Axial Compressors by Yf66SYP5

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									Axial Compressors

Axial compressors are typically designed numerically since the flows in them are highly
complex and three dimensional. The compression produced by the stage is determined by the
tangential Mach number. The flow through the compressor depends on the axial Mach number
and the area of the annulus. Improvements in design of the blades have allowed relative Mach
numbers of 1.5 being achieved at the tip of the fan. The hub may be half the tip radius of the
blades and the tangential velocity can vary by a factor of 2. Blades which operate supersonically
for part of their span are called transonic.
Solidity is the ratio of the chord of the blades to the tangential distance subtended by the blade.
Aspect ratio relates the blade chord to the blade length. The modern trend is towards lower
aspect ratios. Higher aspect ratio blades tend to be lighter and blade loss is slightly less
catastrophic an event. They often have part span shrouds to prevent flutter. Wide chord blades
have recently been engineered to provide better performance, since they allow higher pressure
ratios to be achieved. The width of the blade allows for a better shock structure in the supersonic
regions of the blade, and a lower pressure gradient that delays separation. They can also avoid
part span shrouds since their torsional rigidity is higher.
The blades act like staggered airfoils and they can tolerate a few degrees of incidence before the
loss factor diverges. The loss factor is defined as the loss in total pressure divided by the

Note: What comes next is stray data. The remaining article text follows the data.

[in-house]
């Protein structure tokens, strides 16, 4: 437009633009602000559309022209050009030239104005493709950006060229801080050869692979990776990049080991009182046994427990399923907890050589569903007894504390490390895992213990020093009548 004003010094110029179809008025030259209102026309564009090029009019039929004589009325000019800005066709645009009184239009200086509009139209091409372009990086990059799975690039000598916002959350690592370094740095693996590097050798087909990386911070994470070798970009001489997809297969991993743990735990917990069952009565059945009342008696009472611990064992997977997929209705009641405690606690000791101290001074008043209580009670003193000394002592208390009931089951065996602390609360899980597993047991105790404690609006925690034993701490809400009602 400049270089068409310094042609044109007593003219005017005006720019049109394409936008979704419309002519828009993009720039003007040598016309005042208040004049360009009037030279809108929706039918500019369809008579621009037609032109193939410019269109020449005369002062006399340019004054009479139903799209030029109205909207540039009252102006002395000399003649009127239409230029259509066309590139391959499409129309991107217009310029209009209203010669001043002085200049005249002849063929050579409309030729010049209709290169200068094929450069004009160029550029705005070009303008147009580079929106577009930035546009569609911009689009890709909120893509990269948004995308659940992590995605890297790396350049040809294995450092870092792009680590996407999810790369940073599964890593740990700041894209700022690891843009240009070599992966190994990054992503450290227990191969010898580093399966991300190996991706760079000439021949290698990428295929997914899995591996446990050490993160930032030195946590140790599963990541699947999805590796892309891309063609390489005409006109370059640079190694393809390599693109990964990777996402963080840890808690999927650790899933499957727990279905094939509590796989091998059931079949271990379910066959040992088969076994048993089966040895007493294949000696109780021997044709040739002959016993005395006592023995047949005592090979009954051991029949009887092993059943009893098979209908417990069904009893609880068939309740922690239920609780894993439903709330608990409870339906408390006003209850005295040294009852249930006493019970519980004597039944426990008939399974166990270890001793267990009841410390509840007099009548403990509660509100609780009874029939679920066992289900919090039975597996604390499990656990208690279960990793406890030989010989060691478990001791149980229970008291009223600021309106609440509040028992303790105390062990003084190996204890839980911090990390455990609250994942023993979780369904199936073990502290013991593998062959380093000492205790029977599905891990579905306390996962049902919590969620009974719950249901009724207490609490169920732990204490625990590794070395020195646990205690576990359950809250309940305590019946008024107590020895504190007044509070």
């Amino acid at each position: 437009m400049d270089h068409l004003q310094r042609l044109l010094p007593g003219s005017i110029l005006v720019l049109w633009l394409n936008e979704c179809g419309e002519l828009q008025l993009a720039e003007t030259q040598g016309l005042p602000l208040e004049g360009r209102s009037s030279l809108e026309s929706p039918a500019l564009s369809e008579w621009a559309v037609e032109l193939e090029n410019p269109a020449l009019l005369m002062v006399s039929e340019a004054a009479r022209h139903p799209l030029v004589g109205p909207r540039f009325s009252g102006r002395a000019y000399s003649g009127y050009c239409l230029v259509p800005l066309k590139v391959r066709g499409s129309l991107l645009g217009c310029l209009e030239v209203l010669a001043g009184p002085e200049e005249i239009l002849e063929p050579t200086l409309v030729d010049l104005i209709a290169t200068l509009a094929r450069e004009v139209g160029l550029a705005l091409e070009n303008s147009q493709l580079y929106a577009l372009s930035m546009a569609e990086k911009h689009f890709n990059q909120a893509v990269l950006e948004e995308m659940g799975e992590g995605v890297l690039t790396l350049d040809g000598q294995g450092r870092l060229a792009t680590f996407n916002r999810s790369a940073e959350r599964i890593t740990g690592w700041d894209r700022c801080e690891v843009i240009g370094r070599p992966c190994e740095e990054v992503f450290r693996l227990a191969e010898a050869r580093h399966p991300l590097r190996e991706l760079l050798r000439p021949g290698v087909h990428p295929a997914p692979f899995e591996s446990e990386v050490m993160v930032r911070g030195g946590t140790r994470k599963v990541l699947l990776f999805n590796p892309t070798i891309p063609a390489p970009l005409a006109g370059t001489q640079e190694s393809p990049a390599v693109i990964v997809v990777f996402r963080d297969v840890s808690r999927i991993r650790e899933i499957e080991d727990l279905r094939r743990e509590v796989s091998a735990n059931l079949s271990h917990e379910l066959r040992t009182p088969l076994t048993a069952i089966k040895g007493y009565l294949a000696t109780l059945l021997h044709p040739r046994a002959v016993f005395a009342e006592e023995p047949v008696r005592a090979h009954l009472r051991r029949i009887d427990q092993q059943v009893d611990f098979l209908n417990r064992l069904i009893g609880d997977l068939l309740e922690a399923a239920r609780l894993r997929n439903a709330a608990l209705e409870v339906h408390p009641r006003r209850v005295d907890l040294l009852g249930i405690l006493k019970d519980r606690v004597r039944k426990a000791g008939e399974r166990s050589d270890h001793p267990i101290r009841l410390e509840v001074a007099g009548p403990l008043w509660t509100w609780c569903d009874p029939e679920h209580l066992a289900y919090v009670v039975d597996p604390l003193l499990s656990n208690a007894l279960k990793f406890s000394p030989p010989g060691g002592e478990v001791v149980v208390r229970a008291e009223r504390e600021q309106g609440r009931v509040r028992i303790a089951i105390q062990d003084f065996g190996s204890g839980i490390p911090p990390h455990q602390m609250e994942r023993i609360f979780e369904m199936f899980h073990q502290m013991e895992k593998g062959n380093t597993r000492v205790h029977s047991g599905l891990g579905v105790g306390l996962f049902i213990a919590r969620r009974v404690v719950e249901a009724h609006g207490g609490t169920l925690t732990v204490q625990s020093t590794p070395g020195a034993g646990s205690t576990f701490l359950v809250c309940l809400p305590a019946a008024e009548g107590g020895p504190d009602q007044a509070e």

dynamic pressure of the incident flow (pt-p). The minimum loss factor ranges from about 0.02
increasing with the inlet Mach number.
The compressor blade rows perform diffusion in reducing the velocity difference while
increasing pressure.

Blade profiles
The earliest compressors employed circular arc blades. Double circular arcs have also been used,
while modern compressors use more sophisticated 3D CFD designed blades.
Subsonic blades
For subsonic blades the passage widens as the air goes through it and simultaneously turns. The
blades have higher inclination on the leading edge relative to the axial direction which reduces at
the trailing edge resulting in a widening channel through which air must flow. The convex
(surface) surface presents a large adverse pressure gradient which tends to enlarge the boundary
layer. If the adverse gradient exceeds a critical level then flow separation and blade stalling
occurs.
Aspirated compressor blades evacuate the suction side boundary layer and allow for larger
diffusion.

Transonic blades
Fan blades are typically transonic. The incident flow approached the blade at supersonic velocity.
The initial diffusion happens through a converging wedge shaped passage that creates multiple
inclined shocks terminated by a stronger normal shock in the passage that makes the flow
subsonic. The subsonic flow is then further diffused by a diverging passage as in subsonic blades.
Supersonic blading is easy to see in the outer periphery of the fans of commercial airliners. The
leading edges are sharp and appear to be curved slightly in the opposite direction to create the